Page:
Walking through my kitchen a few weeks ago, my eyes were drawn to a report that was pinned to a corkboard my wife and I use to help keep our family organized. I looked closer and figured it was some sort of medical report. But, right away, I knew I didn’t fully understand what it said.
I asked my wife about the report, and she told me it was her thyroid function lab results. While she didn’t seem to understand the report either, she did explain that her doctor uses it to determine her medication levels. She has been managing thyroid disease for several years now.
Working in digital health media for quite some time, I find myself conflating family health concerns with a general interest in how certain topics are covered on the internet. So, I took to Google, confident but still curious as to what I might find.
What I found was mostly as I expected—articles from health publishers, not-for-profits, and medical institutions, all attempting to explain my wife’s already complicated lab report with dense jargon and overly wordy prose. I remember thinking how these articles were supposed to be written for everyday people, but, to me, read more like something out of a medical school textbook.
In today’s “Google first” world, many digital health publishers claim to be the go-to source for accurate and “accessible” information. But, in reality, that is an incredibly low bar to clear. Health publishers are capable of so much more and should be held accountable.
At Verywell, our New Year’s resolution—or better yet our New Year’s responsibility—is to ensure that our users are actually learning about and internalizing the information on complex health topics that they consume. Simply exposing them to health information and letting them fend for themselves is reckless.
As health publishers we are answering extremely important questions for the general public, and doing so quite often. This alone emphasizes the importance of facilitating a deeper understanding of human health and well-being. Basically, more informed users lead to more efficient discussions with medical professionals which can only lead to better health outcomes.
Using Learning Styles to Influence Content
People learn differently, which needs to be considered when crafting reliable and actionable content, especially when it comes to health. Offering a variety of ways in which users can process the information they are looking for not only guarantees a good user experience but also promotes better information retention. People will listen and learn if you speak to them in a way they can best understand.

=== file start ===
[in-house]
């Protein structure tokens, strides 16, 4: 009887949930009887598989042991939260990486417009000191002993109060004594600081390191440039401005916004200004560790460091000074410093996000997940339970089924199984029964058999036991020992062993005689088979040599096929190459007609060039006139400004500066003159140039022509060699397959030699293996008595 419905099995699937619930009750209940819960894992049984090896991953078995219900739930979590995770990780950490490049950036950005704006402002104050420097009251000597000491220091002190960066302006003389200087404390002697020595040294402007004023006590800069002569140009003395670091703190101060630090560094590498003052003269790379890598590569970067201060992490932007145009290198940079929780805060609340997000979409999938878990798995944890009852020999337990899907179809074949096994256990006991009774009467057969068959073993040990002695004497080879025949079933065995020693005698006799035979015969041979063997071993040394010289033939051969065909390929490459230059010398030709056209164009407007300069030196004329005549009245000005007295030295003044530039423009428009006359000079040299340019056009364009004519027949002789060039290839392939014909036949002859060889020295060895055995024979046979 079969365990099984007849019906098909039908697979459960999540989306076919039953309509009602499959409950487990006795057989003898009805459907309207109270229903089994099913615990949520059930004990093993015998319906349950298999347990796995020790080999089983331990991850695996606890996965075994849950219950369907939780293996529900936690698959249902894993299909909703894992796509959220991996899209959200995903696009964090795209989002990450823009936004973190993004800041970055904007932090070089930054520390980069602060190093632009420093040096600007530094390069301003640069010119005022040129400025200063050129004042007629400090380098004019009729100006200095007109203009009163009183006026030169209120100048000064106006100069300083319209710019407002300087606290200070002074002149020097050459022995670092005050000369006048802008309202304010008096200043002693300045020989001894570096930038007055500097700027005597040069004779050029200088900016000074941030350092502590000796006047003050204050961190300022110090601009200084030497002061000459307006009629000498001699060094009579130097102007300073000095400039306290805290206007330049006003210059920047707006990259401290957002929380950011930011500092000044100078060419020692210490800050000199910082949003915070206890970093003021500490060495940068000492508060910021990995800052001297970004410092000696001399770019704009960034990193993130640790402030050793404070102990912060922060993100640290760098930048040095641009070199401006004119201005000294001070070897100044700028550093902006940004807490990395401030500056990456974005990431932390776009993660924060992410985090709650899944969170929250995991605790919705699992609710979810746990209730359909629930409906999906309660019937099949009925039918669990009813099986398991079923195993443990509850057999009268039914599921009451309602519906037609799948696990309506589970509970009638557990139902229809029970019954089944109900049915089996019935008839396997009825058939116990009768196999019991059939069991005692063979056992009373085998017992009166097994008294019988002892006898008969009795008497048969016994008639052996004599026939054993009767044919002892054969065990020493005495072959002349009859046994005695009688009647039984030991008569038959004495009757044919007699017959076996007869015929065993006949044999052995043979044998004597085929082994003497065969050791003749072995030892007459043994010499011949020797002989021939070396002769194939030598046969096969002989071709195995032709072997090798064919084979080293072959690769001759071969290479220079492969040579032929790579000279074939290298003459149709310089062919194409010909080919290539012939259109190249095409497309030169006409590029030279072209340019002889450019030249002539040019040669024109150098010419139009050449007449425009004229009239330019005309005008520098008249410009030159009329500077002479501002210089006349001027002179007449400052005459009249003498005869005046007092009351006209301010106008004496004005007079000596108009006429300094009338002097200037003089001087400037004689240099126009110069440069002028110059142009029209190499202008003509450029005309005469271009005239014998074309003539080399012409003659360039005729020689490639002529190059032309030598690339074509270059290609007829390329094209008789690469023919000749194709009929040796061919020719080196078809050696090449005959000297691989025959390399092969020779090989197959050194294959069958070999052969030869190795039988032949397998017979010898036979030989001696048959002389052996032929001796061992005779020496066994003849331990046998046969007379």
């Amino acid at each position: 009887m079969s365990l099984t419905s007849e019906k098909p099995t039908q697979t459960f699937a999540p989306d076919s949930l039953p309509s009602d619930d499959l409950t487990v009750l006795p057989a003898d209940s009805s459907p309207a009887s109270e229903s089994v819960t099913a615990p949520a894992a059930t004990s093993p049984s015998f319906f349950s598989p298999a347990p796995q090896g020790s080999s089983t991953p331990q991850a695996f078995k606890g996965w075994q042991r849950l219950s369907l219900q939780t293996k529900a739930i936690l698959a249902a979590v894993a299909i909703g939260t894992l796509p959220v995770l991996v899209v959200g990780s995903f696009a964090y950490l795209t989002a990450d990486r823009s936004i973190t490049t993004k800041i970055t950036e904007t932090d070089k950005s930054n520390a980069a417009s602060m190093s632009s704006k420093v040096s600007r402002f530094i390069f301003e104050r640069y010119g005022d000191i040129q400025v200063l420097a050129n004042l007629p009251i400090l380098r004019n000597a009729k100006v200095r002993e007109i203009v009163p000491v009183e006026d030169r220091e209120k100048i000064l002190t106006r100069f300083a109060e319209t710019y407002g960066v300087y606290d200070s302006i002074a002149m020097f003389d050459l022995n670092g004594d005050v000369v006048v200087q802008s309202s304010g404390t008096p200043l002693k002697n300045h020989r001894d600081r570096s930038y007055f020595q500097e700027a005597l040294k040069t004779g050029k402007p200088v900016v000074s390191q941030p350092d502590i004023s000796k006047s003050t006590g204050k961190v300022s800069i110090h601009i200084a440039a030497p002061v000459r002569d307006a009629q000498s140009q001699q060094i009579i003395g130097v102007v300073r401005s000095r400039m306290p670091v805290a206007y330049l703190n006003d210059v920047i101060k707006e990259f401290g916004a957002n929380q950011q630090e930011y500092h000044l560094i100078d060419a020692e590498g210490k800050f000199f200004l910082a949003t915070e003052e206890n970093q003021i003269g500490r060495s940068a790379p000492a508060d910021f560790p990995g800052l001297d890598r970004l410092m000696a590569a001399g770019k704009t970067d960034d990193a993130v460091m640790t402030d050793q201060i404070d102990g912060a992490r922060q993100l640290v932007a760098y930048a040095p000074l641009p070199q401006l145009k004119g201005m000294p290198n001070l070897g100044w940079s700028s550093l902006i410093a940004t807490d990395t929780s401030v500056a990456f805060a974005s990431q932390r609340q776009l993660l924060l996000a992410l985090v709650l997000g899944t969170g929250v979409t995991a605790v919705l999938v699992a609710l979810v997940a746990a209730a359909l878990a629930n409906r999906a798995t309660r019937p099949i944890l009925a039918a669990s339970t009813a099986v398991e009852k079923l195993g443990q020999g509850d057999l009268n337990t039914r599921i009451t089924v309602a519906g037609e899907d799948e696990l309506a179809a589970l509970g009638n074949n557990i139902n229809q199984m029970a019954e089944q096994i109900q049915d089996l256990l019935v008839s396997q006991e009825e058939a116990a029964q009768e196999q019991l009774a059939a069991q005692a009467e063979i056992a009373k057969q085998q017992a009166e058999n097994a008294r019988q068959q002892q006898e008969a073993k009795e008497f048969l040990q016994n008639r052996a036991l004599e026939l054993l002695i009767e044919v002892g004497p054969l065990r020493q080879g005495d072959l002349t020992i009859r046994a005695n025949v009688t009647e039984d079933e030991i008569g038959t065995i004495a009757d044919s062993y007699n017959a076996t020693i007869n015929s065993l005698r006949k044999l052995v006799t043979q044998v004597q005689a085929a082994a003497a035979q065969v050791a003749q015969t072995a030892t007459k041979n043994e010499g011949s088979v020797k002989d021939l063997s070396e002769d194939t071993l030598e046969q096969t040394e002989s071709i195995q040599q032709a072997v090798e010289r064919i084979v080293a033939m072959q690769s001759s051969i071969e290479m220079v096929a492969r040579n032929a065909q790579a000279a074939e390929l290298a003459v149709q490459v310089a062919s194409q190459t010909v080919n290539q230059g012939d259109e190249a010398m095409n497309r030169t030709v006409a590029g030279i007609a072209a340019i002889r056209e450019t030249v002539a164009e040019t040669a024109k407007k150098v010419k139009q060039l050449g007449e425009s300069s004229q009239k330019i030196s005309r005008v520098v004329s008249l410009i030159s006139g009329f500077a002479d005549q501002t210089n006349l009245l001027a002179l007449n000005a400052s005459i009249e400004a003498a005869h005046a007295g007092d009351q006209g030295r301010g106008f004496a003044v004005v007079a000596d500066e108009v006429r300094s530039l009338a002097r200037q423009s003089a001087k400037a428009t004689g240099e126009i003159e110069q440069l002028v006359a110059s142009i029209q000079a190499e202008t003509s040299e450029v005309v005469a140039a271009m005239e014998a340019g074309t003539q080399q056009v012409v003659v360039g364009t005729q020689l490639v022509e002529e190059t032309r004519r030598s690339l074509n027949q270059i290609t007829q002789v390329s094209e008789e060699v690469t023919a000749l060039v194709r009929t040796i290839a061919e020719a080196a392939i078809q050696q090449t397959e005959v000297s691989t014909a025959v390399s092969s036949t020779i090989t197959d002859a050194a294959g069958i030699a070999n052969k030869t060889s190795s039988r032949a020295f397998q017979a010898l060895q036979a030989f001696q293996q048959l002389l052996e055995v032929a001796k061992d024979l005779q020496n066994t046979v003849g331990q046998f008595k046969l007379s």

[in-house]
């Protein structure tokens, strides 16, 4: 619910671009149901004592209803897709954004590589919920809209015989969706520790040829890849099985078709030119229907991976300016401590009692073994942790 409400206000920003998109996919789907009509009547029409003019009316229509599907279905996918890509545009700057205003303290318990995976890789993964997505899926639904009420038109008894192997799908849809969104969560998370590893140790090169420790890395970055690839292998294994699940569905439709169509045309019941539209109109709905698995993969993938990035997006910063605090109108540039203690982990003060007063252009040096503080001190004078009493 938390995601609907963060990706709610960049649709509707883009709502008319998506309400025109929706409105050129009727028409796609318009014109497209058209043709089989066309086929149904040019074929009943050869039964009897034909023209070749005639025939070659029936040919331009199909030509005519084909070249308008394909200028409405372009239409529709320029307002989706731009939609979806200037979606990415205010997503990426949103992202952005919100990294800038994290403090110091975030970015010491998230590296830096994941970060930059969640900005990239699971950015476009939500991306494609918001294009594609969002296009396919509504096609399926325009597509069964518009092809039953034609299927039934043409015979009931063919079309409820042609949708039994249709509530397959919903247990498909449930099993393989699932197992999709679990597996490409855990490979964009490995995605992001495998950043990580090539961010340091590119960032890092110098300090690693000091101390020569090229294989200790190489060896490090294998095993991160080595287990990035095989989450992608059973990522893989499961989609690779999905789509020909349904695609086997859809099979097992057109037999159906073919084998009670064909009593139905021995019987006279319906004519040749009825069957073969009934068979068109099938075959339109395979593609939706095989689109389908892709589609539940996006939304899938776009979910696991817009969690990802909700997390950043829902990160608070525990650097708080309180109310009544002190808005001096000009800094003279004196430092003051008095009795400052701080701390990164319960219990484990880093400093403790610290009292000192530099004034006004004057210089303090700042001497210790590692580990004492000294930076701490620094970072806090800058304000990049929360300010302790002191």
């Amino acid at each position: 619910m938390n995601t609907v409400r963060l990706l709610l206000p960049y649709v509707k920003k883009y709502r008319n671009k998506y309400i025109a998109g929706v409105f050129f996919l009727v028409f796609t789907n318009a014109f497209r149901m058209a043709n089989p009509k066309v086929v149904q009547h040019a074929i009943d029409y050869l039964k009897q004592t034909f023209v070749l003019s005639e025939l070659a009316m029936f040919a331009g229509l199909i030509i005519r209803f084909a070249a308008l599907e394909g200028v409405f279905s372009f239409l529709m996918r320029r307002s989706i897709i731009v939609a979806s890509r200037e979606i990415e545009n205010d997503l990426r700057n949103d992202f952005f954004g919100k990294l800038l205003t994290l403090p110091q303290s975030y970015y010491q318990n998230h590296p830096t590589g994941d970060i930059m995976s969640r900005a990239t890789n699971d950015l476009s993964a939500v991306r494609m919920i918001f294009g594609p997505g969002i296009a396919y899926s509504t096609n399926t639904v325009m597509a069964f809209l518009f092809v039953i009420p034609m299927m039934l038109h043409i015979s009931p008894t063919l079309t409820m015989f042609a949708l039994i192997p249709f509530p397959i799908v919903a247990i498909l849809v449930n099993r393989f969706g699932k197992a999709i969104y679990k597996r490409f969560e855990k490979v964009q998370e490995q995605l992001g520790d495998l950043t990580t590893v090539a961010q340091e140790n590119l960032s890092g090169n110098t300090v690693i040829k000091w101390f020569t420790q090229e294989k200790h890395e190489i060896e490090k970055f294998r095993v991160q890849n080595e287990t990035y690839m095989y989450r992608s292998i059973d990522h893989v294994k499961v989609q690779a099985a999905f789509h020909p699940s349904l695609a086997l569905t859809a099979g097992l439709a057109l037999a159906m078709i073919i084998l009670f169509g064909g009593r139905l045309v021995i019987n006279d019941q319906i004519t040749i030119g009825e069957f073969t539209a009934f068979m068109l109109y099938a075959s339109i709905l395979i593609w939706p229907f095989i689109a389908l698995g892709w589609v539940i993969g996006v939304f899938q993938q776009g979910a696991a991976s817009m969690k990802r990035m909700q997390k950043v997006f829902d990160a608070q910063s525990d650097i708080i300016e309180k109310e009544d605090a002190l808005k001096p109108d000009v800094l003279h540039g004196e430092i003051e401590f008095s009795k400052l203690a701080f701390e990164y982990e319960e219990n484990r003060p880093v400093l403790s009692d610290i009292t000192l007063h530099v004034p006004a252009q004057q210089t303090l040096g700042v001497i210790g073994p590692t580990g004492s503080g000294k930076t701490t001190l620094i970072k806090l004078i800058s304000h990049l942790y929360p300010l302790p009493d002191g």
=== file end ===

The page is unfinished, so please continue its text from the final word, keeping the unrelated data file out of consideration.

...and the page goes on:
There are four commonly acknowledged methods of learning: Reading, visual, auditory, and kinesthetic (i.e., experiential). While reading is clearly the most common learning style associated with online media, people have also found learning success with the other aforementioned styles or any combination of them. So, targeting all of these learning styles can prove to be a very effective strategy for getting your message across.
For example, publisher use of original illustrations, photographs, and GIFs is an ideal way to appeal to visual learners, while inline pronunciation of difficult terminology or animated explanatory videos appeal to those who respond more to auditory education. Even interactive 3D imaging allows users to visualize and explore different parts of the body in immersive ways, truly innovating on how users experience anatomical information first hand.
The key, however, is to use these elements in an additive way; they are not there to simply look nice and break up text. They should be included because the format fits the topic. And when placed in proper context, and directly associated to the intent of the user, they can be powerful tools to both enhance and propel learning.
Why Publishers and Marketers Should Care
Publishers rely on multiple stakeholders upon which the success of their business is often tied—users searching for and engaging with content, algorithms (such as Google) that surface content, and marketers who monetize the content. And, the publisher’s ability and responsibility to help users learn should help their prospects with each of these stakeholders.
With marketers specifically, reaching the right people, at the right time, with the right message, in proper context with a respectful ad experience, are all elements that drive ad performance. The efficacy of this contextual relevance is amplified when qualified users gain a deeper understanding of the topic at hand.